Contribution guidelines at Sudolabs

During my career as a software developer, I had the privilege of working in a couple of very talented teams. All of those teams were different in the way they handled contributions to repositories and when I compare these, it leads me to believe that it is very important to the overall output of the team. At Sudolabs, we have a very specific process for contributing to our projects. This is the CONTRIBUTING.md that we use for almost every project we work on:

Contribution guidelines and best practices

Why even bother?

Git - the version control system is not merely a cloud-based backup for code, but - if used wisely - a powerful tool to make developer's life better. Even more so, when there's entire team of devs collaborating on a project.

An effective git / GitHub workflow has multiple benefits:

  • fast orientation in project's history
  • concise file history, with the ability to see who, when and how changed the code even on a line-by-line basis
  • easier debugging
  • easily reversible changes
  • ...

However, some kind of standardized workflow has to come into play to achieve this.

Our Workflow

Our git / GitHub workflow consists of couple of steps:

  1. It starts with an Issue
  2. Create a local branch
  3. Commit, commit, commit
  4. Make a Pull Request
  5. Rebase if appropriate
  6. Merge if...

Let's explore it one by one.


1. It starts with an Issue

An Issue represents a single task to be done. Think of it like an item in a To-Do list.

You can either have an Issue already assigned to you, or you can create a new one.

If you are creating an issue, make sure to follow this recommendation:

A good issue consists of

  • Issue Title:
    • use descriptive title, that
      • points to the problem location in the app, and
      • states what needs to be done.
    • use dash - to separate "where" from "what"
    • bad: "Create folder or list/segment style"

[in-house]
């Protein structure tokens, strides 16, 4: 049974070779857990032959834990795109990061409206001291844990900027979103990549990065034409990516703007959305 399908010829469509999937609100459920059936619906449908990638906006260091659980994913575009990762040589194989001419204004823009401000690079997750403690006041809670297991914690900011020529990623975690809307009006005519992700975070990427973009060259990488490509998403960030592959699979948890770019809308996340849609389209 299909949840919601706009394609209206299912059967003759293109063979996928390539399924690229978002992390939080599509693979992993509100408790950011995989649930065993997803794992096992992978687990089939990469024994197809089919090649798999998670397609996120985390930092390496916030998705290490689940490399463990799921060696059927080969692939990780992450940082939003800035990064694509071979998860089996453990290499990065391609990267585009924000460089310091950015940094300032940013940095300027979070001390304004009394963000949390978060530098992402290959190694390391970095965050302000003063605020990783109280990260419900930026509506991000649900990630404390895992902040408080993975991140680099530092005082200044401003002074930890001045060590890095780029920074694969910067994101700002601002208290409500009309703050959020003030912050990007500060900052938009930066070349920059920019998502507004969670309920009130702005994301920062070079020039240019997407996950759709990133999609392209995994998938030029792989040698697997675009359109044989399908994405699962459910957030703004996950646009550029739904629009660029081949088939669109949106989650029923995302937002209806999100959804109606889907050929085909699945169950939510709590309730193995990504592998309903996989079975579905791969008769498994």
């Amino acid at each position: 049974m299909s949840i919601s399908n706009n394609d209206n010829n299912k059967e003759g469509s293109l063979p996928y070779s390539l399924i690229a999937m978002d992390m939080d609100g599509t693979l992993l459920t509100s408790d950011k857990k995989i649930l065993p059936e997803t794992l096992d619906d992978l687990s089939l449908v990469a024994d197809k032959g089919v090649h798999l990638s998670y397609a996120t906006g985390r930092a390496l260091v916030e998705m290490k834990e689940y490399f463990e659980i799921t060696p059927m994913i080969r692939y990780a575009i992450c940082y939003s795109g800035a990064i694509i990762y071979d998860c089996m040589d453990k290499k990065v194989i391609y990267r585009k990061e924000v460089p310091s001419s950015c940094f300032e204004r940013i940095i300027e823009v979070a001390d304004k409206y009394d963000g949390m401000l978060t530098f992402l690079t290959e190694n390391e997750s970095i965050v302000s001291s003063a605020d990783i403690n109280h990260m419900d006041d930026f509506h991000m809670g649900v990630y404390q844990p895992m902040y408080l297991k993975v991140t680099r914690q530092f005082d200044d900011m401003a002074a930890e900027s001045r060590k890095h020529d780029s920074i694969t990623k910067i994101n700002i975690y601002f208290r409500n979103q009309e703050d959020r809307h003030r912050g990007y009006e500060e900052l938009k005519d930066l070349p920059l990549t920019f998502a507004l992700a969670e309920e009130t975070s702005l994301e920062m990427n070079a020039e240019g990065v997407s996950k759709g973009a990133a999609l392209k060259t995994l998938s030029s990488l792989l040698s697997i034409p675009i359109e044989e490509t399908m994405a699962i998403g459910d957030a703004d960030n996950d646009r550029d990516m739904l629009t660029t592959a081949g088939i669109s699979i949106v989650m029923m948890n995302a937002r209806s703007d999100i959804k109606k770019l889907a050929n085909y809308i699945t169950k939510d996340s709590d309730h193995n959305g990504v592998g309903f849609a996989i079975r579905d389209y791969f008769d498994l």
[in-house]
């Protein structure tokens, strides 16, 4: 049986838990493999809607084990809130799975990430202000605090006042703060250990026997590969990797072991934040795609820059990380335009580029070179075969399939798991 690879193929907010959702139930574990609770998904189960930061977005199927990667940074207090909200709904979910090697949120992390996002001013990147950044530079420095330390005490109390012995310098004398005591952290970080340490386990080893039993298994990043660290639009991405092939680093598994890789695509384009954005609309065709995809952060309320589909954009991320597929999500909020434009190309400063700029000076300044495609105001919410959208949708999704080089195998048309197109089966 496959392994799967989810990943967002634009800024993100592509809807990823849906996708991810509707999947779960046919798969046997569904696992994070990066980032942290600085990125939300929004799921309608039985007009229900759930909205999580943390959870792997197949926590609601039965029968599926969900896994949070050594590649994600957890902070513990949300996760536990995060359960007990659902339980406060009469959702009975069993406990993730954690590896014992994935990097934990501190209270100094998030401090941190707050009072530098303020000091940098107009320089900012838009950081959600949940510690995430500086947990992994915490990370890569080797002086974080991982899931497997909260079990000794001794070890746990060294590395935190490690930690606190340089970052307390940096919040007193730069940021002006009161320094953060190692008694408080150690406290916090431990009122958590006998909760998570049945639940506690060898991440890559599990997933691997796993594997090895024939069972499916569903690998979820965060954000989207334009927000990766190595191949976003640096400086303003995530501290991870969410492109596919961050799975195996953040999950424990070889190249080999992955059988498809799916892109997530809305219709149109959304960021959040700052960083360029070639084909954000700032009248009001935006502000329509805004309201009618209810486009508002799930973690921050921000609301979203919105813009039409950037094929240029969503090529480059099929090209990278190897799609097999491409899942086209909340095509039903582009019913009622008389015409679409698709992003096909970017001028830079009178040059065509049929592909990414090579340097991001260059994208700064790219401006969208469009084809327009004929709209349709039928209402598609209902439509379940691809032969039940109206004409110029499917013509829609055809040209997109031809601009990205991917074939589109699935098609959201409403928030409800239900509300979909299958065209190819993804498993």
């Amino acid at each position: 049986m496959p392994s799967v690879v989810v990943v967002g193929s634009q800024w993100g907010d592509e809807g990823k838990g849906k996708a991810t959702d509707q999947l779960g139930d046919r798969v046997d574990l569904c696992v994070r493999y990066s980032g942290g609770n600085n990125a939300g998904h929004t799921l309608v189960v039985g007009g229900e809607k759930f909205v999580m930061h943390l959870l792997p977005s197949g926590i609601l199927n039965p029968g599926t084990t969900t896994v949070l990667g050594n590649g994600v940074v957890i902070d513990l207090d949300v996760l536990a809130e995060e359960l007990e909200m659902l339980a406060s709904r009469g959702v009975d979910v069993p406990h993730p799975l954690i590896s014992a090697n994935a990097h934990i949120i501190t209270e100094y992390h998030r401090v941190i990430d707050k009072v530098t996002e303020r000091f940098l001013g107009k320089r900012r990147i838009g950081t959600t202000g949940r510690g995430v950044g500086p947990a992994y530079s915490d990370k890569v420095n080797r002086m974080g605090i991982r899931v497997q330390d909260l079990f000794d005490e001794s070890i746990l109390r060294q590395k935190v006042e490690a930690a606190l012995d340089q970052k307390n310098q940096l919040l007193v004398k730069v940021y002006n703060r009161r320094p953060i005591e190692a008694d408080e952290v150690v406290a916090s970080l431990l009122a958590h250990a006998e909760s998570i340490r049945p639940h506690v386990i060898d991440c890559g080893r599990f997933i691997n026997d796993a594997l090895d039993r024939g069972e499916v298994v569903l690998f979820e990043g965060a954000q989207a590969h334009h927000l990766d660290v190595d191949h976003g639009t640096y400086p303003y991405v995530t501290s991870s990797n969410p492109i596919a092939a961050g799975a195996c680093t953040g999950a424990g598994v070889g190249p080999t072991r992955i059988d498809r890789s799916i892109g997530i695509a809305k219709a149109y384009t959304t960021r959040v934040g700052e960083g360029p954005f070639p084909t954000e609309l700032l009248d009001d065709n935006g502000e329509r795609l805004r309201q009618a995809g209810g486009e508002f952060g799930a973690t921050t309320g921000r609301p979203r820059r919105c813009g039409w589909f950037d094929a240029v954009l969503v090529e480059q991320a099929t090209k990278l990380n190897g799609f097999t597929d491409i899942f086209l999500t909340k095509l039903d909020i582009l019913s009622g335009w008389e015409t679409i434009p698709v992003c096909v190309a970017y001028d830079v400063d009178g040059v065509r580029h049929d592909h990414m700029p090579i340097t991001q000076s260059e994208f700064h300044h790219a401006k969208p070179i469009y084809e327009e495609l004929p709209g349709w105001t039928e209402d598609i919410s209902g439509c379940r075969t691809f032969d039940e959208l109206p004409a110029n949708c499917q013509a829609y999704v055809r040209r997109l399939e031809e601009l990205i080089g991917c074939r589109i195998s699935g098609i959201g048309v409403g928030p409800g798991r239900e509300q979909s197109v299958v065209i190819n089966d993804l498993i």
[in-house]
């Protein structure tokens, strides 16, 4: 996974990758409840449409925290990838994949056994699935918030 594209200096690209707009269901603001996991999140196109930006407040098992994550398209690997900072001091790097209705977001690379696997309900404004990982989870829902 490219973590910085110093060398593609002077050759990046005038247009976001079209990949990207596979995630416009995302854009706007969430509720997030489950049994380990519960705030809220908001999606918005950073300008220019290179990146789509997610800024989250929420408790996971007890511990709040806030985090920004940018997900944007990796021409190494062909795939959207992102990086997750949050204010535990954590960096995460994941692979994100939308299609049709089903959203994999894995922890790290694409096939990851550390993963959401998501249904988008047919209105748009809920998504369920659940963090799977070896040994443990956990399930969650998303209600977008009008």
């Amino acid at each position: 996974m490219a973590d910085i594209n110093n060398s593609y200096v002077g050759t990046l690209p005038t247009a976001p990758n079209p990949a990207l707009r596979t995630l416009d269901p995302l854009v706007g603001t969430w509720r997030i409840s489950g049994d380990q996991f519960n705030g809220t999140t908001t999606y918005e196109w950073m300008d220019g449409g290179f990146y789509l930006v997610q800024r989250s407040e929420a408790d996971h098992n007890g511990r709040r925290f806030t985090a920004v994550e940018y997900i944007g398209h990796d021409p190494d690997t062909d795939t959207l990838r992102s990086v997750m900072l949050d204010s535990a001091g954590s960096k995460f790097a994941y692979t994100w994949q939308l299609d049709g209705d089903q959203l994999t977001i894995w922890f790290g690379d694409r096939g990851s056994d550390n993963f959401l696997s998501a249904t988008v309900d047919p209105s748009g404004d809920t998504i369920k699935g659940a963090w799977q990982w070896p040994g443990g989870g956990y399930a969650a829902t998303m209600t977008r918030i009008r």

• good: "Create new subscribers folder - align buttons"
  • Issue Description:
    • any additional information, links, images - whatever helps to understand and eventually solve the issue
    • in the case of "Subscribers: create new folder - align buttons", there was a screenshot showing the problematic area
  • Assignees:
    • you either
      • assign the issue either directly to someone,
      • assign it to more people, in which case one of them should take up the issue and unassign others.
      • give it an Status: Up for grabs label, so anybody can take it up.
  • Labels:
    • labels help categorizing issues and improve orientation. Here's a list of all available labels along with their meaning:
      • Status: Blocked means the progress on this issue is blocked by external dependency/force
      • Status: Duplicate means the issue is the same as the one already opened
      • Status: Feedback needed means that assignee needs your opinion
      • Status: In progress means that assignee has started to work on the issue
      • Status: Rejected means the issue was rejected due to reason specified by the last comment e.g. duplicated, already solved somewhere else
      • Status: Review needed means the issue is addressed by a Pull Request, that will eventually close it
      • Status: Testing means the issue is for test-related things
      • Status: Up for grabs means anybody can pick it up; usually issues such labelled have nobody assigned
      • Type: Bug means the issue is a bug
      • Type: Development means the issue is for development-related things e.g. documentation, libraries
      • Type: Enhancement means the issue improves existing feature
      • Type: Feature means the issue is a new feature
      • Deploy target: <version> means in which version the issue will be deployed
    • Milestone
      • milestones are groups of Issues with a set deadline
      • milestones are discussed and set on weekly calls, and in general, you won't have to touch them at all

When creating a new issue which is not connected to you directly, leave Assignees and Labels empty. Do not work on issues with no sprint assigned.


2. Create a local branch

⚠️ You should never commit directly to develop branch.